Creativity, Wikis, Personality, & the Finish Line

The Classroom

An Easy Way to Increase Creativity - Scientific American

What makes us more creative at times and less creative at others?

One answer is psychological distance. According to the construal level theory (CLT) of psychological distance, anything that we do not experience as occurring now, here, and to ourselves falls into the "psychologically distant" category. It's also possible to induce a state of "psychological distance" simply by changing the way we think about a particular problem, such as attempting to take another person's perspective, or by thinking of the question as if it were unreal and unlikely.

For more on creativity see copyblogger's: Do You Have These 11 Traits of Highly Creative People?

Wikis Get Enlisted in Military Experiments - ReadWrite web

In some ways, these rigidly hierarchical organizations are displaying an real willingness to experiment, compared to the civilian businesses declaring themselves enterprise 2.0.

Things That Can't Be Taught - Roger Schank in eLearn Magazine

It's not possible to teach or train individuals to do things that are not in line with their personalities. This matters because much of what we try to teach in school and train in the real world is really an attempt to alter personality.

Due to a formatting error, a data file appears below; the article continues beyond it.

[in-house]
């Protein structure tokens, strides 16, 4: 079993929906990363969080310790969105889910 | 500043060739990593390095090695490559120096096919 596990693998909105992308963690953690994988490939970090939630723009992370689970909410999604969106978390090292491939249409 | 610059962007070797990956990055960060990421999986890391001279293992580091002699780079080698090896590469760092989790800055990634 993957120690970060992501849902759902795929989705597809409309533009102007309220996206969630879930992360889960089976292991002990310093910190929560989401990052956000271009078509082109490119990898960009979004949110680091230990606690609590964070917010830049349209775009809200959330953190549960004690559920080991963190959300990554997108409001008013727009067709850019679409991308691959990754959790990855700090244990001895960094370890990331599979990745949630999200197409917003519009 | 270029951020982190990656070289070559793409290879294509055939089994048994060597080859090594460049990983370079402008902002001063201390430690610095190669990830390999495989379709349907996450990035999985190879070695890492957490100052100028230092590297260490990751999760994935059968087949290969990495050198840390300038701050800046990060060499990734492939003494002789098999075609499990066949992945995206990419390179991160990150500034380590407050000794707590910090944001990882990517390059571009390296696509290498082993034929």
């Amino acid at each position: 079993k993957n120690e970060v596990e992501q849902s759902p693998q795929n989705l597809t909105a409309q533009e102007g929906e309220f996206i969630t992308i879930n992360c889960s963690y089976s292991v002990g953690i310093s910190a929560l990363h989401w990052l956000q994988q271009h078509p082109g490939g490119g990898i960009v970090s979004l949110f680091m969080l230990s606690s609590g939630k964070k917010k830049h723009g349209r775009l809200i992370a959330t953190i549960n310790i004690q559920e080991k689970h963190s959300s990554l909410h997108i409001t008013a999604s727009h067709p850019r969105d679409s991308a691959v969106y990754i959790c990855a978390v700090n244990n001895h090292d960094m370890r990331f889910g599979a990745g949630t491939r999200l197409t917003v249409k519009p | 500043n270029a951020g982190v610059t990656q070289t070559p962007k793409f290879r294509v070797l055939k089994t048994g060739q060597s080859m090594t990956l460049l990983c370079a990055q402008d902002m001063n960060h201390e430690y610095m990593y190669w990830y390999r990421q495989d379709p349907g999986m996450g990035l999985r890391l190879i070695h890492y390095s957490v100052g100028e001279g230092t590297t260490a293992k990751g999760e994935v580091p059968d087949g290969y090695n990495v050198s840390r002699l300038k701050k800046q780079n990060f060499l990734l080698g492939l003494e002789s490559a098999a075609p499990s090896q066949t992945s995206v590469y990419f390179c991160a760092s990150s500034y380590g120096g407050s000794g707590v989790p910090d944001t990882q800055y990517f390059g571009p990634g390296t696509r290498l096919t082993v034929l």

The New Finish Line for Learning - Cal Wick, Roy Pollock, and Andy Jefferson in ASTD

To reach the new finish line, training professionals must treat training as a process; drive follow-through, transfer, and application; and better engage managers and participants.


Blogger In Middle-earth said...

Kia ora e Donald!

Thanks for this.

In the section 'Things That Can't Be Taught' I visited Roger's site and left a comment, though I have yet to get confirmation that it has been accepted according to his stringent comment requirements. I'll reproduce it here:

While I agree in part with the post statement 'Things That Can't Be Taught', I believe it is not the whole story. Personality is not the only reason why some things are difficult to teach. As well, my feeling is that personality is not the most important factor when it comes to learning difficulties either.

There are many more reasons for such difficulties and it would be inappropriate to attribute all or even most problems associated with this to personality.

While morality and ethics appear to be cornerstones for behaviour, it's the interpretation of those qualities in the context of the environment of those who uphold them that has the most bearing.

Within what may be regarded as a 'criminal organisation', despite the apparent lack of morality or ethics it is often found that these do exist within the organisation and are adhered to - sometimes on pain of death.

Catchya later

Donald Clark said...

While I thought Roger's post was interesting, I'm also not sure if I fully agree with it. Mischel and Peake did several studies and they always came to the same conclusion: some traits may have an impressive stability over a period of time, yet they have very little consistency across situations. Thus we can basically discount personalities when training and train people to deal with situations. It seems that the task-on-hand is more important than personality.

Indeed, some traits have little consistency over time. Thus the person seems to be learning new traits as he or she adapts to new situations.